Solar tents help stop the spread of weeds at remote sites
Research by Jim Stapleton, a UC Cooperative Extension advisor and Statewide Integrated Pest Management Program Coordinator for Natural Resources, based at the Kearney Agricultural Research and Extension Center, was published as Feasibility of solar tents for inactivating weedy plant propagative material in the March 2012 issue of the Journal of Pest Science.
Stapleton was inspired to conduct the study when a fire crew came upon a patch of Iberian starthistle growing along a stream in the Sierra foothills near Mariposa. Iberian starthistle is a robust, spiny weed native to the Middle East that, left unchecked, can dominate entire landscapes.
“Crews were going through and cutting dried plants and stacking them, but the seeds survived,” Stapleton said. “If you start moving plant material around with viable seeds, seeds are liable to spread, making the problem worse instead of better.”
Iberian starthistle is only one of many exotic, invasive plants that are capable of transforming California’s open areas into useless and unsightly tracts of land. On rangeland, for example, such weeds diminish desirable annual rangeland feed for cattle and wildlife. Weeds can shade out native wildflowers, make recreational areas inaccessible and, in dense infestations, become a fire laddering fuel.
In the past, such weeds may have been stacked and burned, but fire danger and air quality regulations have forced land managers to find alternatives.
“You wouldn’t want to try this on a 40-acre area,” Stapleton said. “Eradication of weeds with solar tents is best suited for small-scale weed infestations in warm climates.”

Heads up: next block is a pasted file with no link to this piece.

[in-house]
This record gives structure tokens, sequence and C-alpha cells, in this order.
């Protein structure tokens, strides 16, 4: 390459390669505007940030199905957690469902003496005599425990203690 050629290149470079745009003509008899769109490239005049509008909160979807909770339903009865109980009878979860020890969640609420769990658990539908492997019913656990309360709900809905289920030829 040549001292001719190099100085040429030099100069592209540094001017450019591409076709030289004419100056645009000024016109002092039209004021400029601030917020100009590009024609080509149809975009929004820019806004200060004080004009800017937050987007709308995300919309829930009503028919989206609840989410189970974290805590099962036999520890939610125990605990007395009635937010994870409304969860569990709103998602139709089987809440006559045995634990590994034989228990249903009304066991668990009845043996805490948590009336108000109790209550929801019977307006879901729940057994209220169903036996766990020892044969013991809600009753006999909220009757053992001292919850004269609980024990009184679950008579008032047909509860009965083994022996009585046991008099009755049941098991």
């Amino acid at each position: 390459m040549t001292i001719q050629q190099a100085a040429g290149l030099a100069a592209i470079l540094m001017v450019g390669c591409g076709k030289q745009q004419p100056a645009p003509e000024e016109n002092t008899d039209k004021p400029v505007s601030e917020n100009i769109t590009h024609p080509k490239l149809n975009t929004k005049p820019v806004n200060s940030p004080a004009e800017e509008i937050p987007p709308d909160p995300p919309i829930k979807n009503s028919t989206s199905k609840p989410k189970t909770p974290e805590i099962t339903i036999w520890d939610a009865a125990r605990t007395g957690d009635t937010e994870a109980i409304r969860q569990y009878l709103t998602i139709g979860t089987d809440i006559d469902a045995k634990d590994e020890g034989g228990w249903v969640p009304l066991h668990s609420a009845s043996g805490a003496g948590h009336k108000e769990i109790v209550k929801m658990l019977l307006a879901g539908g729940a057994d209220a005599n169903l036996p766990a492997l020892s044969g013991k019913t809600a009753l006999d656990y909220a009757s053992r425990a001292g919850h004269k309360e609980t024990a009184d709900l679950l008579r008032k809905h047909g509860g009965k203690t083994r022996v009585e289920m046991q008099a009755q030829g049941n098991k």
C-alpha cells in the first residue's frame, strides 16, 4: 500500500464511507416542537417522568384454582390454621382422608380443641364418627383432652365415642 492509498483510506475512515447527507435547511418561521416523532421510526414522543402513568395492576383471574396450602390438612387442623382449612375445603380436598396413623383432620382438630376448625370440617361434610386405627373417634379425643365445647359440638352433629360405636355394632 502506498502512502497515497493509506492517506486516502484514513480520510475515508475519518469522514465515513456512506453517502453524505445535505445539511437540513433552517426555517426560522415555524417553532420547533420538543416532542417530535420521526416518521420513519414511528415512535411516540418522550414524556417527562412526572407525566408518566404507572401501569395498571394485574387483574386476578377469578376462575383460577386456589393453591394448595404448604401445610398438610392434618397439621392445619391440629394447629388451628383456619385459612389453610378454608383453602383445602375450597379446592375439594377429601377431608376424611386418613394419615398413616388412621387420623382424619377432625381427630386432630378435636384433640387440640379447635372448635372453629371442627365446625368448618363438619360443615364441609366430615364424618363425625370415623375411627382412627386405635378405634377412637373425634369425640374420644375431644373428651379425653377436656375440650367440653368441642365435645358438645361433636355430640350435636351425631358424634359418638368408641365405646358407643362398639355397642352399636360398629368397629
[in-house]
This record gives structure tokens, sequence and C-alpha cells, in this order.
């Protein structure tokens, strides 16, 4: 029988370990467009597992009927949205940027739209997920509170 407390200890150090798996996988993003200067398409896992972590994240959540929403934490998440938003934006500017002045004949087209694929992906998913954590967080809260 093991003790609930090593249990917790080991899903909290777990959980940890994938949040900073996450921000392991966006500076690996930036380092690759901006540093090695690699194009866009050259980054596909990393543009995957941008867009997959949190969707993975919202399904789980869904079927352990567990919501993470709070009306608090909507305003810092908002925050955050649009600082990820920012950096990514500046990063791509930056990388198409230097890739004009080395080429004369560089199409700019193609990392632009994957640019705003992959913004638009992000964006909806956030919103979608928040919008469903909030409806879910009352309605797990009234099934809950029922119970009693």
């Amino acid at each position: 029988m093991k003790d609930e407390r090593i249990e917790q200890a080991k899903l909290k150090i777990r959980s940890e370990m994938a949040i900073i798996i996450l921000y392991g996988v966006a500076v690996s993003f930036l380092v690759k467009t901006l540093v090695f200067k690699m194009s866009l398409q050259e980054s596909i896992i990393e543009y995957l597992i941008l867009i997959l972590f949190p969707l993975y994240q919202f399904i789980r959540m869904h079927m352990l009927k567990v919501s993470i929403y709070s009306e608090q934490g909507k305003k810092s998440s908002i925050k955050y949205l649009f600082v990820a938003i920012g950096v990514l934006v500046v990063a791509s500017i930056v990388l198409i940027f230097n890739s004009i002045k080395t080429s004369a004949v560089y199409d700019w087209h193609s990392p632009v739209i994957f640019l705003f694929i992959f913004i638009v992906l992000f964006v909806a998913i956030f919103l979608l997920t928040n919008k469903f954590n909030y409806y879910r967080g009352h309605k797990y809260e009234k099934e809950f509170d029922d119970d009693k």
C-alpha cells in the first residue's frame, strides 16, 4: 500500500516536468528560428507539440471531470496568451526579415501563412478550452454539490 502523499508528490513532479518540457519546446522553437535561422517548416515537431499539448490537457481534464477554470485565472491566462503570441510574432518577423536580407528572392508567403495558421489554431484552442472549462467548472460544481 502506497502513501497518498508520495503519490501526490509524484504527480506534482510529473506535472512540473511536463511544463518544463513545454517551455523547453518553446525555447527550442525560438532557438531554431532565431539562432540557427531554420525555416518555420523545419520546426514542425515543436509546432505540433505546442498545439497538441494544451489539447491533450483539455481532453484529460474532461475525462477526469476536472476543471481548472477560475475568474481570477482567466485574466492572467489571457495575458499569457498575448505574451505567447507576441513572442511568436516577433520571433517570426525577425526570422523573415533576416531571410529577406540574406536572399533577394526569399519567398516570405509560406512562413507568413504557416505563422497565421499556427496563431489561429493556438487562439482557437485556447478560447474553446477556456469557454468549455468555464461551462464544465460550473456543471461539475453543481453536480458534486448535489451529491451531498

For the research project, Stapleton constructed three replicate solar tents with concrete rubble, mulberry shoots and clear plastic tarps. He placed johnsongrass rhizomes inside black trash bags along with about one cup of water. The sample bags were left inside the solar tents for 72 hours.
“Regardless of where you are, regardless of financial resources, you should be able to construct a solar tent,” Stapleton said. “Most of the materials needed – rocks and sticks – are easy to find on site.”
Air temperature inside the sample bags rose to 158 degrees Fahrenheit. Over the three days of the experiment, the rhizomes were exposed to temperatures 140 degrees and higher for 10 hours. None of the rhizome segments treated for three days in the solar tents sprouted. In contrast, rhizomes maintained in clear vegetable storage boxes and kept indoors for comparison all sprouted.
Annotated diagrams for suggested construction of solar tents can be found on the UC Solarization website.